Rodrigo Duterte has given presidential approval to the law which rights groups say "pushes Philippine democracy into an abyss." Opponents took to social media with the hashtag #VetoTerrorBillNow to express outrage.
The Philippine president on Friday signed-off on a widely-opposed anti-terror law which critics fear could be used to target human rights activists.
President Rodrigo Duterte signed the controversial Anti-Terrorism Act after it was approved by Congress. Among other things, it allows Duterte to appoint a council that could order warrantless arrests of people it deems as terrorists.
"The signing of the law demonstrates our serious commitment to stamp out terrorism, which has long plagued the country and has caused unimaginable grief and horror to many of our people," Duterte's spokesman Harry Roque said.
The Communication Office of the President of the Philippines wrote on Twitter that the executive will "maintain the respect for human rights as we have ensured safeguards against abuse."
The law also allows for suspects to be detained for weeks without being charged. The government insists this is necessary to combat communist and Islamist insurgencies.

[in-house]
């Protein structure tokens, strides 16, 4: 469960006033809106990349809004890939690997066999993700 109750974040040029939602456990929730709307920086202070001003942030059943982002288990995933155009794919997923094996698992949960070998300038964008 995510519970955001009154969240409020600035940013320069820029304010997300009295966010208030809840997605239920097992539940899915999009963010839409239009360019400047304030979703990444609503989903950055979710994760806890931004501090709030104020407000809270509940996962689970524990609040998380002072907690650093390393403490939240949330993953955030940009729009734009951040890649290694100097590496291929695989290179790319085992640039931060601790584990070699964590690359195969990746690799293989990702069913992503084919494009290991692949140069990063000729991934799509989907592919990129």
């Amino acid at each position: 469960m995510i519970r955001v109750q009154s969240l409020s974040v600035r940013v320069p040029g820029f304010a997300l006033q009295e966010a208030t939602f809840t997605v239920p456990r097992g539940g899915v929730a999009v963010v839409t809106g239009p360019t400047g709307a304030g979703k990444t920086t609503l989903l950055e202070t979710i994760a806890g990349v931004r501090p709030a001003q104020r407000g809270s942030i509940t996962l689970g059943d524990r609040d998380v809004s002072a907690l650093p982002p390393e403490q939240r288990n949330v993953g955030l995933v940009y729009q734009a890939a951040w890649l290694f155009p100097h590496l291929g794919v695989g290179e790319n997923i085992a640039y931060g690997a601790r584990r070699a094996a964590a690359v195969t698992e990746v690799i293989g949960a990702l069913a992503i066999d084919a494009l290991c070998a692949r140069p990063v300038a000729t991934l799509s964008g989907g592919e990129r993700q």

#VetoTerrorBillNow: Critics take to social media
Opponents on social media have expressed outrage with the hashtag #VetoTerrorBillNow, such as Philippine advocacy group Silakbo.
Activists are skeptical of the motives and legality of the legislation, saying the definition of terror is vague and Duterte could use it as an excuse to clamp down on critics.
"Under Duterte's presidency, even the mildest government critics can be labelled terrorists," Amnesty International's Asia director Nicholas Bequelin said.
Prominent Philippine business leaders, many Muslims in the Catholic-majority country and UN human rights chief Michelle Bachelet are among those who urged Duterte to veto the bill. He signed the bill into law without making any amendments.
What does the law do?
The law defines terrorism as intending to cause death or injury, damage to government or private property or use weapons of mass destruction to "spread a message of fear" or intimidate the government.
Suspects could be held up to 24 days without charge, which opponents say violates a three-day limit set by the Philippine constitution. Critics allege the legislation also strips away old safeguards, such as penalties against law enforcement for the wrongful detention of suspects.
"By signing the anti-terrorism bill into law, President Duterte has pushed Philippine democracy into an abyss," said Phil Robertson, deputy Asia director for Human Rights Watch.
"The law threatens to significantly worsen the human rights situation in the Philippines, which has nosedived since the catastrophic 'war on drugs' began four years ago," Robertson added.
In a report last month, the UN human rights office said at least 8,663 people have been killed in the drug war with "near impunity" for offenders.
ed/rs (AP, AFP)